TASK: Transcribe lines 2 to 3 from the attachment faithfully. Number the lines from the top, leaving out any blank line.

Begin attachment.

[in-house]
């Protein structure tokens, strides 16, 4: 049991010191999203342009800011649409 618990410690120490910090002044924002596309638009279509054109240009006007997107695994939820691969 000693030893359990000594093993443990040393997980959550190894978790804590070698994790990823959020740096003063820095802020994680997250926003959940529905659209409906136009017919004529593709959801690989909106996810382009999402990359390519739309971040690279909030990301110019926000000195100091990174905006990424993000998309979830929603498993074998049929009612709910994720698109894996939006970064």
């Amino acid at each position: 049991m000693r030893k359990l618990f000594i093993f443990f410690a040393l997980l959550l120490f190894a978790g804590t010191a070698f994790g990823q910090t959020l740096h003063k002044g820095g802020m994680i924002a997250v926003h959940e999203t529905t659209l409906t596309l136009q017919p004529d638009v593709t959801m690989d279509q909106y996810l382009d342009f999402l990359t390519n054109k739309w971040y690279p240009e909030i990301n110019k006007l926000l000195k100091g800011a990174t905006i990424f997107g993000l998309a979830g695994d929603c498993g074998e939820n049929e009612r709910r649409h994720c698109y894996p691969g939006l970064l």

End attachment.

């Protein structure tokens, strides 16, 4: 049991010191999203342009800011649409 618990410690120490910090002044924002596309638009279509054109240009006007997107695994939820691969 000693030893359990000594093993443990040393997980959550190894978790804590070698994790990823959020740096003063820095802020994680997250926003959940529905659209409906136009017919004529593709959801690989909106996810382009999402990359390519739309971040690279909030990301110019926000000195100091990174905006990424993000998309979830929603498993074998049929009612709910994720698109894996939006970064």
């Amino acid at each position: 049991m000693r030893k359990l618990f000594i093993f443990f410690a040393l997980l959550l120490f190894a978790g804590t010191a070698f994790g990823q910090t959020l740096h003063k002044g820095g802020m994680i924002a997250v926003h959940e999203t529905t659209l409906t596309l136009q017919p004529d638009v593709t959801m690989d279509q909106y996810l382009d342009f999402l990359t390519n054109k739309w971040y690279p240009e909030i990301n110019k006007l926000l000195k100091g800011a990174t905006i990424f997107g993000l998309a979830g695994d929603c498993g074998e939820n049929e009612r709910r649409h994720c698109y894996p691969g939006l970064l």